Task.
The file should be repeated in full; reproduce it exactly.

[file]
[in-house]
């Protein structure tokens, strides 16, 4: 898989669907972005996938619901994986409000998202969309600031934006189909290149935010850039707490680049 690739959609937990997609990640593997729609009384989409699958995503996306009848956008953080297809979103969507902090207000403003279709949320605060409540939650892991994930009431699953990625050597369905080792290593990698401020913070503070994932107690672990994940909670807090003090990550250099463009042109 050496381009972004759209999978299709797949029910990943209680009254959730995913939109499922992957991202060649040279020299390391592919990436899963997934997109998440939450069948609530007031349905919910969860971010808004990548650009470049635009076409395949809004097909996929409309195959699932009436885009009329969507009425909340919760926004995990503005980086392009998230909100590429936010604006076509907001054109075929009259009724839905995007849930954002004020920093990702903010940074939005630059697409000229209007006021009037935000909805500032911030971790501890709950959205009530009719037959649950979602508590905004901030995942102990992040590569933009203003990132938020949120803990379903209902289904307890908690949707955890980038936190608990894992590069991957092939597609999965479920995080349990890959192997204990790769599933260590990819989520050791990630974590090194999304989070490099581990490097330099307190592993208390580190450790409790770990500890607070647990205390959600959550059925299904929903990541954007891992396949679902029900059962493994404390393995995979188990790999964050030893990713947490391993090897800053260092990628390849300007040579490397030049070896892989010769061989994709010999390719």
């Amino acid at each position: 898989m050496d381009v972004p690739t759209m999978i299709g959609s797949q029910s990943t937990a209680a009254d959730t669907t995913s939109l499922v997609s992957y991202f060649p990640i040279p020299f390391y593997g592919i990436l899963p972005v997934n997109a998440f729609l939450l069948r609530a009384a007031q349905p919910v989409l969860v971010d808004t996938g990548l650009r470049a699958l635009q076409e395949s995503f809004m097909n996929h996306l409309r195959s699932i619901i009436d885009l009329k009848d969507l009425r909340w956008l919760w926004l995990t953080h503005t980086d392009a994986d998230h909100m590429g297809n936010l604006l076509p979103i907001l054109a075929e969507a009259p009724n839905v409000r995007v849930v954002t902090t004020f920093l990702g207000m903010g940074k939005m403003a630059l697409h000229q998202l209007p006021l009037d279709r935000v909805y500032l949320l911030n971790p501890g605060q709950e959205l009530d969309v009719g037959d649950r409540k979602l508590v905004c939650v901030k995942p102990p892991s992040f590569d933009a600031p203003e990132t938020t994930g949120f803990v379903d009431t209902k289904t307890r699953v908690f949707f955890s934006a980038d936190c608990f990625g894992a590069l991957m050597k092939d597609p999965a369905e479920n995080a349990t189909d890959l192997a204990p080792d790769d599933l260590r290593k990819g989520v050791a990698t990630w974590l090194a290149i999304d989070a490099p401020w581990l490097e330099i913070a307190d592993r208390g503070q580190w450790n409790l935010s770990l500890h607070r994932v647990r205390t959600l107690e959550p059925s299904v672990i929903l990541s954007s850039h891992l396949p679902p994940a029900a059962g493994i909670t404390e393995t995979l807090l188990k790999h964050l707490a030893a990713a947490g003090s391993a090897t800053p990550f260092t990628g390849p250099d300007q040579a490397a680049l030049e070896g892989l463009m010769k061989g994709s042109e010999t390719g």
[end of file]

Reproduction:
[in-house]
């Protein structure tokens, strides 16, 4: 898989669907972005996938619901994986409000998202969309600031934006189909290149935010850039707490680049 690739959609937990997609990640593997729609009384989409699958995503996306009848956008953080297809979103969507902090207000403003279709949320605060409540939650892991994930009431699953990625050597369905080792290593990698401020913070503070994932107690672990994940909670807090003090990550250099463009042109 050496381009972004759209999978299709797949029910990943209680009254959730995913939109499922992957991202060649040279020299390391592919990436899963997934997109998440939450069948609530007031349905919910969860971010808004990548650009470049635009076409395949809004097909996929409309195959699932009436885009009329969507009425909340919760926004995990503005980086392009998230909100590429936010604006076509907001054109075929009259009724839905995007849930954002004020920093990702903010940074939005630059697409000229209007006021009037935000909805500032911030971790501890709950959205009530009719037959649950979602508590905004901030995942102990992040590569933009203003990132938020949120803990379903209902289904307890908690949707955890980038936190608990894992590069991957092939597609999965479920995080349990890959192997204990790769599933260590990819989520050791990630974590090194999304989070490099581990490097330099307190592993208390580190450790409790770990500890607070647990205390959600959550059925299904929903990541954007891992396949679902029900059962493994404390393995995979188990790999964050030893990713947490391993090897800053260092990628390849300007040579490397030049070896892989010769061989994709010999390719």
């Amino acid at each position: 898989m050496d381009v972004p690739t759209m999978i299709g959609s797949q029910s990943t937990a209680a009254d959730t669907t995913s939109l499922v997609s992957y991202f060649p990640i040279p020299f390391y593997g592919i990436l899963p972005v997934n997109a998440f729609l939450l069948r609530a009384a007031q349905p919910v989409l969860v971010d808004t996938g990548l650009r470049a699958l635009q076409e395949s995503f809004m097909n996929h996306l409309r195959s699932i619901i009436d885009l009329k009848d969507l009425r909340w956008l919760w926004l995990t953080h503005t980086d392009a994986d998230h909100m590429g297809n936010l604006l076509p979103i907001l054109a075929e969507a009259p009724n839905v409000r995007v849930v954002t902090t004020f920093l990702g207000m903010g940074k939005m403003a630059l697409h000229q998202l209007p006021l009037d279709r935000v909805y500032l949320l911030n971790p501890g605060q709950e959205l009530d969309v009719g037959d649950r409540k979602l508590v905004c939650v901030k995942p102990p892991s992040f590569d933009a600031p203003e990132t938020t994930g949120f803990v379903d009431t209902k289904t307890r699953v908690f949707f955890s934006a980038d936190c608990f990625g894992a590069l991957m050597k092939d597609p999965a369905e479920n995080a349990t189909d890959l192997a204990p080792d790769d599933l260590r290593k990819g989520v050791a990698t990630w974590l090194a290149i999304d989070a490099p401020w581990l490097e330099i913070a307190d592993r208390g503070q580190w450790n409790l935010s770990l500890h607070r994932v647990r205390t959600l107690e959550p059925s299904v672990i929903l990541s954007s850039h891992l396949p679902p994940a029900a059962g493994i909670t404390e393995t995979l807090l188990k790999h964050l707490a030893a990713a947490g003090s391993a090897t800053p990550f260092t990628g390849p250099d300007q040579a490397a680049l030049e070896g892989l463009m010769k061989g994709s042109e010999t390719g």